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Diagnosis Critical: The Urgent Threats Confronting Catholic Healthcare Hardcover – June 2, 2009

4.5 out of 5 stars 2 customer reviews

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Editorial Reviews


Whether you agree or disagree with how the Catholic hospitals are responding to today s moral demands, Professor Nelson's analysis brings much-needed light to the debate. Readers of all persuasions will find valuable truths. --Lois Shepherd, J.D., Professor of Law, Associate Professor of Biomedical Ethics, University of Virginia

A compelling account of the moral and spiritual challenges facing Roman Catholic health care...this important book is a must-read for Christians and non-Christians alike. --H. Tristram Engelhart, Jr., Ph.D., M.D., Professor, Department of Philosophy, Rice University; Professor Emeritus, Baylor College of Medicine

About the Author

Leonard J. Nelson, III, is a professor at the Cumberland School of Law of Samford University and an affiliated scholar with the Lister Hill Center for Health Policy at the University of Alabama at Birmingham School of Public Health. As a specialist in health care law, Professor Nelson has an interest in the challenges that Catholic health care organizations face as they strive to remain faithful to their Catholic mission. He has written articles about health care ethics and law, managed care regulation, and other relevant topics for peer-reviewed journals, law reviews, magazines, and newspapers

Product Details

  • Hardcover: 304 pages
  • Publisher: Our Sunday Visitor (June 2, 2009)
  • Language: English
  • ISBN-10: 1592760708
  • ISBN-13: 978-1592760701
  • Product Dimensions: 9.3 x 6.3 x 1.1 inches
  • Shipping Weight: 1.6 pounds
  • Average Customer Review: 4.5 out of 5 stars  See all reviews (2 customer reviews)
  • Amazon Best Sellers Rank: #1,856,750 in Books (See Top 100 in Books)

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Format: Hardcover
An expert on health care law, Professor Leonard J. Nelson, III, provides an eye opening, disturbing account in "Diagnosis Critical: The Urgent Threats Confronting Catholic Healthcare." This work is divided into six parts (i.e., "Moral Foundations," "Catholic Identity," "The Struggle to Maintain Catholic Identity as Reflected in Two Health Care Systems," "Catholic Health Care and the Right of Conscientious Objection," "End-of-Life Care," "Social Justice and Health Care Reform") & a Conclusion. Professor Nelson's 229 pages of eye-opening text are readable and enthralling (He also provides 113 pages of end notes.). In his introduction, he warns that "Catholics may have to focus their future efforts on the creation of alternatives to acute care hospitals such as free clinics, specialized centers for reproductive medicine, and hospices for end-of-life care that could reinvigorate health care ministry" (p. 19).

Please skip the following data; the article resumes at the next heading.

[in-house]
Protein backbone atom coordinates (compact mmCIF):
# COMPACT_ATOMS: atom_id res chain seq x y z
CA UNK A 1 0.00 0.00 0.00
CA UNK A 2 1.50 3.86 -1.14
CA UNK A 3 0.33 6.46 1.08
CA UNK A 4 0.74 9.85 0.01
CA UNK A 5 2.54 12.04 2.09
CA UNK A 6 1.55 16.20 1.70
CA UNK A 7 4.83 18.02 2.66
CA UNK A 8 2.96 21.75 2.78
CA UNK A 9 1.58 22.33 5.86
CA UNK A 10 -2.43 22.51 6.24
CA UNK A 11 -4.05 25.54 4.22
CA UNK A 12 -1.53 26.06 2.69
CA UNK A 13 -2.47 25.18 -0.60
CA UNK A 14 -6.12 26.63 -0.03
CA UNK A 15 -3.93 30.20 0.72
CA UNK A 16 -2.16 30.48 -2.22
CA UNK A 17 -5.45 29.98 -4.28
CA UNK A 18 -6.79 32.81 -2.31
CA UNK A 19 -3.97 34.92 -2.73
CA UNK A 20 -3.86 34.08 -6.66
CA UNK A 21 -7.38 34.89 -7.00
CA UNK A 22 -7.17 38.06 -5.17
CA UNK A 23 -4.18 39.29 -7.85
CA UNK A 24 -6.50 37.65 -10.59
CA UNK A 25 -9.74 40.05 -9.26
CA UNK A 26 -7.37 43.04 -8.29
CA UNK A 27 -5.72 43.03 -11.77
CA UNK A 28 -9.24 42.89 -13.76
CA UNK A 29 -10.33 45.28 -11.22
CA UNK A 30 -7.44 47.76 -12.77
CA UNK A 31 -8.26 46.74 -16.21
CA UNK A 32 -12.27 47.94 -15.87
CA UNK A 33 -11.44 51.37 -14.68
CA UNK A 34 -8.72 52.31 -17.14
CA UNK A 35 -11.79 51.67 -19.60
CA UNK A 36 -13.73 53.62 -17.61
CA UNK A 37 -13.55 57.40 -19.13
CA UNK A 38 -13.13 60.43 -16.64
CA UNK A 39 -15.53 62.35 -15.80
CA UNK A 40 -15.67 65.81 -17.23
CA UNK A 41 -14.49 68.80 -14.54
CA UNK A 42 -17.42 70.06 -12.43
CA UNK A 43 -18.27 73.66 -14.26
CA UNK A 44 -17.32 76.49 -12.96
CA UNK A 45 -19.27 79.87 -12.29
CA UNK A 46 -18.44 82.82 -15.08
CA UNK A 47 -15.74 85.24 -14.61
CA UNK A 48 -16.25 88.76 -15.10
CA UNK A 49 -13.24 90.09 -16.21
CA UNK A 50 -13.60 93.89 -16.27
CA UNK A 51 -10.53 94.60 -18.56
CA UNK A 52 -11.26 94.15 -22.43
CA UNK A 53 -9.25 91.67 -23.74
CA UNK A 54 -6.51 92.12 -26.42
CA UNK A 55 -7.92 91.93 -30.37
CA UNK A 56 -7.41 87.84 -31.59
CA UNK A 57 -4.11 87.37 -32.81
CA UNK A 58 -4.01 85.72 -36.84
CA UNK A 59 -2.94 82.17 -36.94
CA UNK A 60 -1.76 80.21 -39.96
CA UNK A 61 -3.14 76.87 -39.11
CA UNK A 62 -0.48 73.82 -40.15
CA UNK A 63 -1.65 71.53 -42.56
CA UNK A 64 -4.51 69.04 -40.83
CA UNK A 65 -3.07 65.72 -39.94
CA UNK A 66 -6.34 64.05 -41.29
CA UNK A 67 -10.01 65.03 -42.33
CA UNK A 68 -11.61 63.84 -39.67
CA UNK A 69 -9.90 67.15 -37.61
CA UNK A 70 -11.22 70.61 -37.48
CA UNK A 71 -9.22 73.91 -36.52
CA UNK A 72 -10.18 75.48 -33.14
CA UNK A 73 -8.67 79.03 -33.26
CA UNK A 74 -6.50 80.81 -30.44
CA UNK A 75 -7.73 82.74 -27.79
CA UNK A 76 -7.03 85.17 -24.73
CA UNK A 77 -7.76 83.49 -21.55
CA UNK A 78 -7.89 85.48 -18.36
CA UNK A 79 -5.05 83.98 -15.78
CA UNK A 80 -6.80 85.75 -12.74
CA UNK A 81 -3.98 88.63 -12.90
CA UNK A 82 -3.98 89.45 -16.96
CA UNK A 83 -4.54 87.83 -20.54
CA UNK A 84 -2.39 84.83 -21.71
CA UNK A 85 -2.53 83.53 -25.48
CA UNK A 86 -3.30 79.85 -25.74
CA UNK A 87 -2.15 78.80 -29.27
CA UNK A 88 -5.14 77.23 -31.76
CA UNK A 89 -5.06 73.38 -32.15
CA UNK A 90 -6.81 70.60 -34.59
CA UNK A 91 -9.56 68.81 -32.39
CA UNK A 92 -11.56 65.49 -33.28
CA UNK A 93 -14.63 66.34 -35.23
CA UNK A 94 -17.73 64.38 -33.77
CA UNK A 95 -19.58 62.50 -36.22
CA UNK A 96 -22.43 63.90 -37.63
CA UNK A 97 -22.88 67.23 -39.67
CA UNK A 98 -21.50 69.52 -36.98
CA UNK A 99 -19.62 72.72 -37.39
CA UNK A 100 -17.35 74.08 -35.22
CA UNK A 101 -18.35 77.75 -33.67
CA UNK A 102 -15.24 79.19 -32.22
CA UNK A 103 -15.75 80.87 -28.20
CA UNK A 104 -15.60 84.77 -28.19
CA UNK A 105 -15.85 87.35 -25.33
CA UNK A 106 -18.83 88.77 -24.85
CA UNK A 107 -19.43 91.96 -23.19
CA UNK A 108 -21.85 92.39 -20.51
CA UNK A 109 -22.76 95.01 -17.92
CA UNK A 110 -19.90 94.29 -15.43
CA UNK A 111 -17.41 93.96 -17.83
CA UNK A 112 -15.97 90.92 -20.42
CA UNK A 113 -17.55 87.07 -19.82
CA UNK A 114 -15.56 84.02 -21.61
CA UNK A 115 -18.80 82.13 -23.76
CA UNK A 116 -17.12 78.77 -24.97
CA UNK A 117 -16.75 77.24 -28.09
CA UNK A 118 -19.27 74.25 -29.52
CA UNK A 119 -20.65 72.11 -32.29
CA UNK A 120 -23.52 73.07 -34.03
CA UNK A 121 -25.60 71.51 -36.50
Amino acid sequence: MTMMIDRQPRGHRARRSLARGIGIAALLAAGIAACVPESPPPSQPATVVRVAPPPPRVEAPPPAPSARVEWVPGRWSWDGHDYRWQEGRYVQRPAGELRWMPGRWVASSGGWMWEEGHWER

MORAL FOUNDATIONS: Within chapters on "The Catholic Natural Law Tradition," "Challenges to the Catholic Natural Law Tradition," "The Reassertion of Absolute Norms" and "Secular Bioethics versus Catholic Bioethics," Professor Nelson undertakes an ambitious history and survey of contemporary Natural Law adherents, dissenters, and acknowledged opponents. At times, he may inadvertently lend a veneer of legitimacy to dissenters, by using the term "revisionist." A more direct challenge to those who engage in sophistry to mislead Catholics into thinking that some teachings of the Magisterium are not binding (cf., # 2034 & #832 of the
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Format: Hardcover
When I first saw mention of "Diagnosis Critical: The Urgent Threats Confronting Catholic Health care by Leonard J. Nelson III on Amy Welborn's blog I knew this was a book I wanted to read. The issue of Catholic Health Care has certainly emerged on this blog as I have covered stories regarding this important subject. There are plenty of comparison between Catholic health care and the Catholic education system with the decline of so-called Catholic identity. But as this author points out in his conclusion the Catholic health care system has faired better in this regard for the most part. Not that there are not major ethical problems which are certainly pointed out.

The title of the book certainly gives it an urgency about the seriousness of some of the real problems. Though this is not a book containing chapter after chapter of horror stories of bad things going on in Catholic health care. The author who is a professor in a school of law and an expert surrounding healthcare law goes way beyond just detailing problems.

In fact the book take as systematic approach and starts with moral theology and especially the Catholic natural law tradition. He gives a good overview of this in regards to health care along with a history of the applicable theology. As you would expect there is coverage of the theologians who have departed from traditional moral theology into relativism, proportionalism, and consequentialism which has caused damage to the culture of life in this area.

In the area of bio-ethics they have tried to create a system apart from natural law that develops a consensus in the secular world. There is of course no such consensus and this area of ethics has turned more and more into defending the indefensible.
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